Exercism: The Bob Exercise

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The exercise’s readme

The exercise’s test suite

This is the first exercise you’ll get if you’re working on Ruby in Exercism. And now’s probably a good a time as any to figure out what you want to do with Exercism. Are you using the exercises as a way to learn the language? Or are you trying to improve something else?

With Ruby, I use Exercism as a way to experiment with designs. I’m pretty comfortable with the language (though I learn new things every day), so my interest is more focused on improving the expressiveness and maintainability of my code. That’s my personal focus. It may not be yours. But since I’ll be talking about my code, I should be clear about what my coding goals are.

I’ve found a pretty good approach for working through these exercises, and it’s one I learned from Exercism’s creator, Katrina Owen: Get the tests passing as quickly as possible, then refactor while never letting the tests fail again. The initial code is going to be terrible, and that’s fine. Its main goal is to get your tests passing. With that safety net in place, you can start to fix the most egregious mistakes. Keep chipping away at the parts of the code you dislke. Eventually you’ll find that you like it. And, bonus, your tests will still pass.

I’d like to include specific Git commits in these posts, but for the Bob exercise I didn’t commit until the very end. So I’ll have to recurstruct.

My initial solution, like many on Exercism, started off like this:

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class Bob
  def hey(statement)
    if statement.strip.empty?
      "Fine. Be that way!"
    elsif statement.upcase == statement && statement.downcase != statement
      "Woah, chill out!"
    elsif statement.end_with?("?")
      "Sure."
    else
      "Whatever."
    end
  end
end

Some people use more regex, while I like to stick to sugar methods like end_with (which I learned about thanks to this exercise!). Whichever. The end point is the same, you have an if statement that handles your 4 repsonses. Tests passing and we got here pretty quickly.

Based on a totally unrandom sampling, I’d say this is where most people on Exercism stop. That might be because they don’t get nitpicks, or because they like their solutions. I couldn’t say. But since I want to nitpick my designs and try new approaches, I kept going and started to rewrite the code I don’t like.

My first target is the conditionals. What is special about statement.strip.empty??. It doesn’t communicate its meaning.

Refactoring 1

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class Bob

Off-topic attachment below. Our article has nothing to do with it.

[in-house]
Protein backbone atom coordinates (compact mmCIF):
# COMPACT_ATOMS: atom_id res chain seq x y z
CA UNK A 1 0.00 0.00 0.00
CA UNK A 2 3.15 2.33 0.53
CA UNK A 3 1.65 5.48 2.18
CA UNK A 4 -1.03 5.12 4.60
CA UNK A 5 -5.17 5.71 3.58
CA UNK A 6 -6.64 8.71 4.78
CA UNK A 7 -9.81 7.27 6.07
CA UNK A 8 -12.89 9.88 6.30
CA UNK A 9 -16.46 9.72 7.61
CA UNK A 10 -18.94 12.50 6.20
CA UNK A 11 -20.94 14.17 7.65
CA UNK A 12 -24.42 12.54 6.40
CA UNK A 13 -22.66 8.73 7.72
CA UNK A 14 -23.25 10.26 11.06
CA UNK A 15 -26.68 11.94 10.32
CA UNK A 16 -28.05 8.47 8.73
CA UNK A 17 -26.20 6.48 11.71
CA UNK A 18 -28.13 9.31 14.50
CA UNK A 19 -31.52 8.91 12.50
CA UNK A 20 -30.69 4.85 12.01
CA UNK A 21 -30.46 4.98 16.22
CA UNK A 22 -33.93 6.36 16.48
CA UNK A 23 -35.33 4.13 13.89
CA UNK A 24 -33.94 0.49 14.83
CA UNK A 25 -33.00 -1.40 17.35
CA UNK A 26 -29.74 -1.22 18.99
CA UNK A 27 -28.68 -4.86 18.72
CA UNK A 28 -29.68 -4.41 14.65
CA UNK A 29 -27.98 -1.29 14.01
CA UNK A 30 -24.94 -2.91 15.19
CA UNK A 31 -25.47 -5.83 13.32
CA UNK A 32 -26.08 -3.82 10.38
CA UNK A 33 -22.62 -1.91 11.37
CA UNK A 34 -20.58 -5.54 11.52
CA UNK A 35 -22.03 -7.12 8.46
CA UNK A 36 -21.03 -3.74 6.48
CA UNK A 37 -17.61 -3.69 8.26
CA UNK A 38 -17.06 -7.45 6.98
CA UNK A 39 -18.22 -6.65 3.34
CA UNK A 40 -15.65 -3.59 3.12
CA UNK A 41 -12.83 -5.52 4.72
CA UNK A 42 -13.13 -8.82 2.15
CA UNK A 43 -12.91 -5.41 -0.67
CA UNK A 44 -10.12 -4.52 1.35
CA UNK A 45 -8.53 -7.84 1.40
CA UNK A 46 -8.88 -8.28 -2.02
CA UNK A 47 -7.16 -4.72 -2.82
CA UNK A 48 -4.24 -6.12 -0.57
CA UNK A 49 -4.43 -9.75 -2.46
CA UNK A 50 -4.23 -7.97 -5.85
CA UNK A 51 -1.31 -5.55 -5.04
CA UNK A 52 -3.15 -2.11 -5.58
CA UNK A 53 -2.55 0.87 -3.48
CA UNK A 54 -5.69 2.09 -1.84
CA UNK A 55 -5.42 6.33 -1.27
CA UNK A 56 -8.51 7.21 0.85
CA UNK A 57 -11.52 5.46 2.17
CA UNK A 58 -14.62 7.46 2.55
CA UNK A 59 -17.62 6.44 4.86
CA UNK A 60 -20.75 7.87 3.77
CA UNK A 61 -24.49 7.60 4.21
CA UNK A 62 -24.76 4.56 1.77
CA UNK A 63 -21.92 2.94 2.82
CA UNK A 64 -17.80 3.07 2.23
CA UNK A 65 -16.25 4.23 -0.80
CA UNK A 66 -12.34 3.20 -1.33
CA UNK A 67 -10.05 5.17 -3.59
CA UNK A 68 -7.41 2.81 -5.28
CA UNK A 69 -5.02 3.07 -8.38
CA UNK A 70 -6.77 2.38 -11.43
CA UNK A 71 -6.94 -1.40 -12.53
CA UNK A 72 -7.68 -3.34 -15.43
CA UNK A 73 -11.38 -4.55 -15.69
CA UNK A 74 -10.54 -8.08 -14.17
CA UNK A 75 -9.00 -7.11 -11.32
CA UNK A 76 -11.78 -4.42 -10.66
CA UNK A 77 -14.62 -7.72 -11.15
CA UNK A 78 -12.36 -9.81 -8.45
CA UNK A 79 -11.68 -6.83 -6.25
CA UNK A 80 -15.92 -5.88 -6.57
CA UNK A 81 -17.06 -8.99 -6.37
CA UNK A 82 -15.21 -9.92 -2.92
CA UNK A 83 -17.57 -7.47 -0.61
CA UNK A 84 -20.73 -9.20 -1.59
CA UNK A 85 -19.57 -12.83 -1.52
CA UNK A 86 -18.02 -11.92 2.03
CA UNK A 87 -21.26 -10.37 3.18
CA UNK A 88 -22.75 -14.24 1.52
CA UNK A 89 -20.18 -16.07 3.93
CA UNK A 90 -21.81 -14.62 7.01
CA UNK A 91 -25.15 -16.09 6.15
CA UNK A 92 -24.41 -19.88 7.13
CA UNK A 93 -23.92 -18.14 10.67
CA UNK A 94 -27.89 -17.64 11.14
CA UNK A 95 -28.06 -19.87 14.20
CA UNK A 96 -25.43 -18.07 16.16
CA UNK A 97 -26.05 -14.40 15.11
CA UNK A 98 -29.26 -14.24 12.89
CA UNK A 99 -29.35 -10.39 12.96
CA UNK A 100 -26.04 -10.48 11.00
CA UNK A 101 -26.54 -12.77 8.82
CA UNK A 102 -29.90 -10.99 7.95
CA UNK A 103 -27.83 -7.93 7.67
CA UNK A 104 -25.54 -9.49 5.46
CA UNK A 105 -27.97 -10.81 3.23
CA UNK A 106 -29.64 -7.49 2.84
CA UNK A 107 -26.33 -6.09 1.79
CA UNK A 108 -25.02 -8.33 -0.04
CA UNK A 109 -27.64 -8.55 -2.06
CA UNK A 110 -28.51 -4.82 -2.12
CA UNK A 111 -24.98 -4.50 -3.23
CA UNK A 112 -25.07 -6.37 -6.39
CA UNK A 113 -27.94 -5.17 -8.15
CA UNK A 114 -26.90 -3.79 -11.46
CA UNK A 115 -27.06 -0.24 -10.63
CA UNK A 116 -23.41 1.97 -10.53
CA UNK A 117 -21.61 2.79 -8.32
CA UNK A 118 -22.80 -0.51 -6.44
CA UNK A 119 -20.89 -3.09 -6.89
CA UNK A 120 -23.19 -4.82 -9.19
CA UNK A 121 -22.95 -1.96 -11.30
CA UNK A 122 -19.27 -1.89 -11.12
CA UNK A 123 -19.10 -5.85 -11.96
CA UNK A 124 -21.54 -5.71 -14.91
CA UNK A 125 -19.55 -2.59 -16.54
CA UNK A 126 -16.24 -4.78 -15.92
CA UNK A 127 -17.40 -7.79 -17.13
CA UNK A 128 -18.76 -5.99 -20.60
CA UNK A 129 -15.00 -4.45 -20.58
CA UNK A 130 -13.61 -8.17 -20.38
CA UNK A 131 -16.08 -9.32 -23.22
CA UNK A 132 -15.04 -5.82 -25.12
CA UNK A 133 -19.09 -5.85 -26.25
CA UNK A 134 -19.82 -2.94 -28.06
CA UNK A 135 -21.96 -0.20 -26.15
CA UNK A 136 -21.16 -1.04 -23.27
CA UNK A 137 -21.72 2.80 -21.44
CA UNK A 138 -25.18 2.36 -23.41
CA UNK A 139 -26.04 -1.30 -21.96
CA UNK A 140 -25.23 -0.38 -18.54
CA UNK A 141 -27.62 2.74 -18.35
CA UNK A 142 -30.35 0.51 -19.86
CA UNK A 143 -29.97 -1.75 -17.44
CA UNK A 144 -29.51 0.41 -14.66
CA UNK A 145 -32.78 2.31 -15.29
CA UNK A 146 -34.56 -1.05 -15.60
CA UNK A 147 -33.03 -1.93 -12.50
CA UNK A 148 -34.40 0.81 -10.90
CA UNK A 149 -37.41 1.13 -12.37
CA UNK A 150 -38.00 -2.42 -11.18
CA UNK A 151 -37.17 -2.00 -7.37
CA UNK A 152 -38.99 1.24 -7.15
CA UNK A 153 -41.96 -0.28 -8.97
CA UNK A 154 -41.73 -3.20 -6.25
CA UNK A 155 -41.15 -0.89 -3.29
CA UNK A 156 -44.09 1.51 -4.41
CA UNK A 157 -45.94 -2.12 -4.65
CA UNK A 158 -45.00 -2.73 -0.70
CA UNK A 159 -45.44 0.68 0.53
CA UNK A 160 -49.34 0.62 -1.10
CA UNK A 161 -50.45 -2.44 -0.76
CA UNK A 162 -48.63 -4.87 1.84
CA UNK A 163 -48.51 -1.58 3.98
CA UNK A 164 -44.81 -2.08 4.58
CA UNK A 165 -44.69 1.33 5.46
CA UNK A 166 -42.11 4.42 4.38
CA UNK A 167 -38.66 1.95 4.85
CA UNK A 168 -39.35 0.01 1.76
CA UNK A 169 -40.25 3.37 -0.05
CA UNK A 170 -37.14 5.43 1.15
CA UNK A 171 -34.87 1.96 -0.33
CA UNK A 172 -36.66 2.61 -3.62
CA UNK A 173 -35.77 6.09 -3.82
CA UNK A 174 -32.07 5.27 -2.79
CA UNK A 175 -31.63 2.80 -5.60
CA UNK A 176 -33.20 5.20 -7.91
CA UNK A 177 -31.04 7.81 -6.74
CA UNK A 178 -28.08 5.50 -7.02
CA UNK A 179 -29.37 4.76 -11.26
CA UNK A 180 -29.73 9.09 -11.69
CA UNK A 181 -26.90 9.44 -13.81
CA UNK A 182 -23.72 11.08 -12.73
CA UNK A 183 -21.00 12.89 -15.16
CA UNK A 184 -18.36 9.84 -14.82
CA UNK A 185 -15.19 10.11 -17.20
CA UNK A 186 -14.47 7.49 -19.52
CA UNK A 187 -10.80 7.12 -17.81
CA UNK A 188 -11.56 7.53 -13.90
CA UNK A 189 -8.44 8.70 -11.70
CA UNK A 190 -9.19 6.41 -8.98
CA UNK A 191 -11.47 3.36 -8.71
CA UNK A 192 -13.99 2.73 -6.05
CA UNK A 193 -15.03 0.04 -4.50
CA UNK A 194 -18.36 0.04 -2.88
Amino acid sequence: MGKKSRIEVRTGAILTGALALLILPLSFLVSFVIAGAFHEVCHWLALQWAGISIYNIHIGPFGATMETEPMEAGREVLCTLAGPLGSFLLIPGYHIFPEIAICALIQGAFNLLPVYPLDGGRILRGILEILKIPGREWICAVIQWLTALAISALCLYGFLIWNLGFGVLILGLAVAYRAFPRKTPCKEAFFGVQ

def hey(statement)
    if silence?(statement)
      "Fine. Be that way!"
    elsif yelling?(statement)
      "Woah, chill out!"
    elsif question?(statement)
      "Sure."
    else
      "Whatever."
    end
  end

  def silence?(statement)
    statement.strip.empty?
  end

  def yelling?(statement)
    statement.upcase == statement && statement.downcase != statement
  end

  def question?(statement)
    statement.end_with?("?")
  end
end

And now I know why Bob is responding “Woah, chill out!”. It’s because someone was yelling.

But who is yelling?. If you saw the code Bob.new.yelling?, would you think Bob heard someone else yell? Or that Bob was yelling? Would you expect a the method String.new.empty? to tell you that some other random object was empty? No, obviously not. Bob isn’t yelling, Bob is respondiing to yelling. And…hey, those three switches on statement all look pretty similar. So maybe Bob has too many responsibilites in this verision. Mabye Bob needs to respond to different types of statements.

Refactoring 2

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class Bob
  def hey(statement)
    statement = StatementParser.parse(statement)
    if statement.silence?
      "Fine. Be that way!"
    elsif statement.yelling?
      "Woah, chill out!"
    elsif statement.question?
      "Sure."
    else
      "Whatever."
    end
  end
end

class StatementParser
  def self.parse(statement)
    self.new(statement).parse
  end

  def initialize(statement)
    self.statement = statement
  end

  def parse
    if silence?
      Silence.new
    elsif yelling?
      Yelling.new
    elsif question?
      Question.new
    else
      Statement.new
    end
  end

  private

  def silence?
    statement.strip.empty?
  end

  def yelling?
    statement.upcase == statement && statement.downcase != statement
  end

  def question?
    statement.end_with?("?")
  end

  attr_accessor :statement
end

class Statement
  def silence?
    false
  end

  def yelling?
    false
  end

  def question?
    false
  end
end

class Question < Statement
  def question?
    true
  end
end

class Yelling < Statement
  def yelling?
    true
  end
end

class Silence < Statement